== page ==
Camila "Mila" Flores's best friend, Riley, has just died. The police ruled it a suicide, but Mila knows that Riley would not kill herself. While at the abandoned house that she and Riley used to practice witchcraft, a grimoire that contains a spell that can raise the dead is delivered. Mila decides to use the spell to discover the truth. However, instead of bringing only Riley back, she inadvertently brings back two other girls with her—June and Dayton, who also seemingly committed suicide just a day before Riley. This undead girl gang can't remember how they died, let alone if they committed suicide or were murdered, but they have seven days to figure it out before they die again for good. Mila struggles with the consequences of what she has done, especially when Xander, Riley's older brother and the boy she's been in love with for years, seems to be reciprocating her feelings. The girls cast spells and haunt their past lives in an effort to uncover what happened. With time running out and a coven of witches after them, the truth is revealed with frightening consequences.

Code Name Verity book cover

Code Name Verity, written by Elizabeth Wein

After crash-landing in France in 1943 and being captured by Nazis, a female wireless operator for the British (who goes by Queenie, Eva, Verity, and various other aliases) reveals bits of code in exchange for reprieve from torture...and to postpone her execution. But her story is more than a listing of wireless codes or aircraft types. Instead, she describes her friendship with Maddie, the pilot who flew them to France, as well as the real details of the British War Effort: the breaking down of class barriers, the opportunities, the fears and victories not only of war but of daily life.

The Deepest Roots book cover

The Deepest Roots, written by Miranda Asebedo

Cottonwood Hollow, Kansas, is a strange place. For the past century, every girl has been born with a special talent, like the ability to fix any object, heal any wound, or find what is missing. To best friends Rome, Lux, and Mercy, their abilities often feel more like a curse. Rome may be able to fix anything she touches, but that won't help her mom pay rent or make it easier to confide in Lux and Mercy about what's going on at home. Lux's ability to attract any man with a smile has always meant danger. And although Mercy can make enough of whatever is needed, even that won't help when her friendship with Rome and Lux is tested. As Rome struggles to keep her friendships close, she discovers the truth about life in Cottonwood Hollow, that friends are stronger than curses, that trust is worth the risk, and sometimes what you've been looking for has been under your feet the whole time.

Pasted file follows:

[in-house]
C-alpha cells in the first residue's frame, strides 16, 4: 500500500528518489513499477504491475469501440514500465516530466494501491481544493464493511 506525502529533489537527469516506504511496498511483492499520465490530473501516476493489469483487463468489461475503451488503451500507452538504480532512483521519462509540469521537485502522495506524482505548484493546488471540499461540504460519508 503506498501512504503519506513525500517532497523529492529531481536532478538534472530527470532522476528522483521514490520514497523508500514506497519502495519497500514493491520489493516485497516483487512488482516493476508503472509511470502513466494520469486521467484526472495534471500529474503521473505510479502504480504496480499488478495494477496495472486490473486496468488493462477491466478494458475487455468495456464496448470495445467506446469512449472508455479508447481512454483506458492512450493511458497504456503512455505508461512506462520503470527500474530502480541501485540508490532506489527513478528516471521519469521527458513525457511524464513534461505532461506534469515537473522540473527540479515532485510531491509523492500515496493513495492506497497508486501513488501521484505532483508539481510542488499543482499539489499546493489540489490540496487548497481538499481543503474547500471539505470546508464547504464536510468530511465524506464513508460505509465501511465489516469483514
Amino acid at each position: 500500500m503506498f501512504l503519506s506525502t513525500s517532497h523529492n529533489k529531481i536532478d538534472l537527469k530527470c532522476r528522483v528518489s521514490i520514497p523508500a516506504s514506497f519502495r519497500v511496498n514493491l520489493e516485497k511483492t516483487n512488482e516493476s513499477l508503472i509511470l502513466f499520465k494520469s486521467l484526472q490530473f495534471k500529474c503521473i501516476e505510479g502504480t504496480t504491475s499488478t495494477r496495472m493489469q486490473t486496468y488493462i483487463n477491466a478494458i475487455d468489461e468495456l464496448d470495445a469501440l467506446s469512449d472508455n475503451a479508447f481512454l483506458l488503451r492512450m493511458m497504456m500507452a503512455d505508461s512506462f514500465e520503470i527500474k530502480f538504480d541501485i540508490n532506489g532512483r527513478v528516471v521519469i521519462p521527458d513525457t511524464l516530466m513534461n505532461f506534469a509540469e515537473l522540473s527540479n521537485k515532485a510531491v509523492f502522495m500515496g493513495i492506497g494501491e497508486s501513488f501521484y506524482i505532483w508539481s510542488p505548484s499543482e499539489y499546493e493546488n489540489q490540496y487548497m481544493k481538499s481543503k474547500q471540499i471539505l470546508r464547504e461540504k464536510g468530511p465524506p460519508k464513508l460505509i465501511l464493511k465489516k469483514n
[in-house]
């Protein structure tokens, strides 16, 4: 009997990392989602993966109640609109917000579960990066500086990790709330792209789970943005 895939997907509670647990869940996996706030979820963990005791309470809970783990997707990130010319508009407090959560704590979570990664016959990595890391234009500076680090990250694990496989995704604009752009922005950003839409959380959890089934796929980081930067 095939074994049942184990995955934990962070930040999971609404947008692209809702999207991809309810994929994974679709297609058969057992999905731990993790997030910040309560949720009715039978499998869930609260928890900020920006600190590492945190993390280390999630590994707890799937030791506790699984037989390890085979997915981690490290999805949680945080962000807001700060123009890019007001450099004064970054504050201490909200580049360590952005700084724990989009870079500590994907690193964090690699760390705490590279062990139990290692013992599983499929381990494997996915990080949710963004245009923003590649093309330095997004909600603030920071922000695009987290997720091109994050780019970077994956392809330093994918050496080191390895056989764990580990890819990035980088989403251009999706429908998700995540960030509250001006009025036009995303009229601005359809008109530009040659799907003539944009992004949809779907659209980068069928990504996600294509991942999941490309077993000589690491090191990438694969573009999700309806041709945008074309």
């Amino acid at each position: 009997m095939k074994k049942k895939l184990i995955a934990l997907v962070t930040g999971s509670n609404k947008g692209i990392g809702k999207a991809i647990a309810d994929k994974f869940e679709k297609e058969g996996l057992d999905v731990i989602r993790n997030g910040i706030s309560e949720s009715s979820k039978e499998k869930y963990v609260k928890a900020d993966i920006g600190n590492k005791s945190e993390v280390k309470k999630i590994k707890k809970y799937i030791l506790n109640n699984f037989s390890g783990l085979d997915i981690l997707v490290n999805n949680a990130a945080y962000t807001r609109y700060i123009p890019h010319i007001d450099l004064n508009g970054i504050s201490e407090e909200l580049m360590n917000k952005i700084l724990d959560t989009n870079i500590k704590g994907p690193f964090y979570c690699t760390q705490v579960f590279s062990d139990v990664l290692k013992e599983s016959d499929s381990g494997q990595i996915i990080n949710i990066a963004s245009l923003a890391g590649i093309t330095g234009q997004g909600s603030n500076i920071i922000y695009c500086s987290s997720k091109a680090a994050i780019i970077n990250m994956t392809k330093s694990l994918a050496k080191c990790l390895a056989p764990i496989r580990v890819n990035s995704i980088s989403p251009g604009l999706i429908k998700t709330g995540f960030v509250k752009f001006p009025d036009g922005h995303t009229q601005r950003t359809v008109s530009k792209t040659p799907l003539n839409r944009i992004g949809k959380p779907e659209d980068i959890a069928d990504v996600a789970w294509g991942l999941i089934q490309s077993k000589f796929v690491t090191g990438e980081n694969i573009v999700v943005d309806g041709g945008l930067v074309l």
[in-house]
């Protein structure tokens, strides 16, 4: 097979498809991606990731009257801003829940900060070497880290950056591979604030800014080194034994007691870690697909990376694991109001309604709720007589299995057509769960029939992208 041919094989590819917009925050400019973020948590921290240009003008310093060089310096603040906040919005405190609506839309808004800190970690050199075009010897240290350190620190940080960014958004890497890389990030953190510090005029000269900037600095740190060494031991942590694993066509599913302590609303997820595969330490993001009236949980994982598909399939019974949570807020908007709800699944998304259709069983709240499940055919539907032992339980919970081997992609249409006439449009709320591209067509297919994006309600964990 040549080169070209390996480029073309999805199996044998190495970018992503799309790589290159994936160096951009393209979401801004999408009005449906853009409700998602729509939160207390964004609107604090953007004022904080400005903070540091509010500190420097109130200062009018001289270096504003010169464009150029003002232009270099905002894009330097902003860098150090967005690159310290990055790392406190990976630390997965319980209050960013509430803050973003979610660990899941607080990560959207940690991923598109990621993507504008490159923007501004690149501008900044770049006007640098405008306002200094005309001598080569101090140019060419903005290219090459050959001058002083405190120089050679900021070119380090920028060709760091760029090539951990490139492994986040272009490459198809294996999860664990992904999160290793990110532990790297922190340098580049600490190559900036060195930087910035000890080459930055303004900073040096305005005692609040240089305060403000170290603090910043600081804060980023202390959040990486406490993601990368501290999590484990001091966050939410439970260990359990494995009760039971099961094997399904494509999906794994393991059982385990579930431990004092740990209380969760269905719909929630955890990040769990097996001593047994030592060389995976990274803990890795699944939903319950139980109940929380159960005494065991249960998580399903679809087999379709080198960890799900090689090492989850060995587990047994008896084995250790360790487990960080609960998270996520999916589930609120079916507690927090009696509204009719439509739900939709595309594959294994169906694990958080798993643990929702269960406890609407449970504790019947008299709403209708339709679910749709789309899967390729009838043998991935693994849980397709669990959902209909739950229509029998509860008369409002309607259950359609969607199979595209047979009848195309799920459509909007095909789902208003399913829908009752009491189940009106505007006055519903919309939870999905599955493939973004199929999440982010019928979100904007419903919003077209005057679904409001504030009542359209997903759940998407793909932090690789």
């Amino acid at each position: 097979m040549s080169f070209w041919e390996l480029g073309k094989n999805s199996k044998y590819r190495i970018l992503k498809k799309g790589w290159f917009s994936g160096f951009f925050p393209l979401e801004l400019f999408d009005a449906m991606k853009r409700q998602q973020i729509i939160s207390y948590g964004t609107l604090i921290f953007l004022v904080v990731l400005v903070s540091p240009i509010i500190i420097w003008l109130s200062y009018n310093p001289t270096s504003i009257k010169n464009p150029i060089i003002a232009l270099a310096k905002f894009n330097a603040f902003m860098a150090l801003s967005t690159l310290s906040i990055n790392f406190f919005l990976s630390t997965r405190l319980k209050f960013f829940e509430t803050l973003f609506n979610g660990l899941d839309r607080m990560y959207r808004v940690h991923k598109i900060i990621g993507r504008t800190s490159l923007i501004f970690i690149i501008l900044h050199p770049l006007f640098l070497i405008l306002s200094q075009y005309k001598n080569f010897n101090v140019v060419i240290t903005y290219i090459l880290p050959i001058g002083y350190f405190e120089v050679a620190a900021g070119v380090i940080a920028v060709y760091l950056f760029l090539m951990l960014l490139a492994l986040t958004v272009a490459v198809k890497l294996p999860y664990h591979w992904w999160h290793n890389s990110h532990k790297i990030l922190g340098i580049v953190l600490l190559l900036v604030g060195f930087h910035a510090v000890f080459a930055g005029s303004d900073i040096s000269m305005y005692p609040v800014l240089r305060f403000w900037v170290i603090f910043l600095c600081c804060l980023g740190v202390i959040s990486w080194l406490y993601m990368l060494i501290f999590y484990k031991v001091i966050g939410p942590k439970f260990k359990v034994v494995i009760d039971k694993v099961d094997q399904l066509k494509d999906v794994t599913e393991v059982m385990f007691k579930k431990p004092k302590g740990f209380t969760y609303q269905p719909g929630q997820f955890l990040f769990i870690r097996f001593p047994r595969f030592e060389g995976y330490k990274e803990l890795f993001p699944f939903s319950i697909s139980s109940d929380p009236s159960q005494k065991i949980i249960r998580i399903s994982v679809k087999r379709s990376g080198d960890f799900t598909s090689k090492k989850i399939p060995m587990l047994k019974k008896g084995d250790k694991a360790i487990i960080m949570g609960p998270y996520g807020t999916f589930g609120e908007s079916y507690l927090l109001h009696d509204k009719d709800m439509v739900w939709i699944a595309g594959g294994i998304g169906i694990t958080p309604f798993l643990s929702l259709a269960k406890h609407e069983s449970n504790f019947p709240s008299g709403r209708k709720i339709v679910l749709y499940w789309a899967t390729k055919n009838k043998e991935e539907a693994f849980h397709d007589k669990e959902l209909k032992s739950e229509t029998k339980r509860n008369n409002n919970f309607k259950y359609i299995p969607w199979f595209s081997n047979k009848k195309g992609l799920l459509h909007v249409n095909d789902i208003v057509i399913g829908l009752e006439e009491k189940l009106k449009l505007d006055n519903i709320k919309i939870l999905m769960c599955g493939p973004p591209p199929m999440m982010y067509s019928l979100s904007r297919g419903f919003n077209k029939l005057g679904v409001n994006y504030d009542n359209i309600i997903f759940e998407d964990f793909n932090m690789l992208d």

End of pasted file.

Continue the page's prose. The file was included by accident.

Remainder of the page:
I Hate Everyone But You book cover

I Hate Everyone But You, written by Gaby Dunn & Allison Raskin

Ava and Gen are best friends whose relationship defines the maxim that opposites attract. Ava, the perfectionist, joins a sorority because she thinks that's what college students should do. She struggles with balancing her social life, anxiety, and class load. Gen is studying journalism and places herself in the thick of things by writing a controversial article as soon as she joins the school paper. She is queer and proud of it, but finds that her relationship with one of her teachers complicates matters. Narrated via texts and emails between the two main characters, this book will appeal to a wide range of teens. Ava and Gen wrestle with mental health issues, relationships, alcohol and drug use, and other typical aspects of college life.

Further Reading

The Goodbye Girls book coverPuddin book coverNot the Girls You're Looking For book coverGiant Days book coverGirls Like Us book coverThe Unexpected Everything book coverStay Sweet book coverThe Sisterhood of the Traveling Pants book coverDriving by Starlight book coverA Flicker in the Clarity book coverSee All The Stars book coverThe Nowhere Girls book cover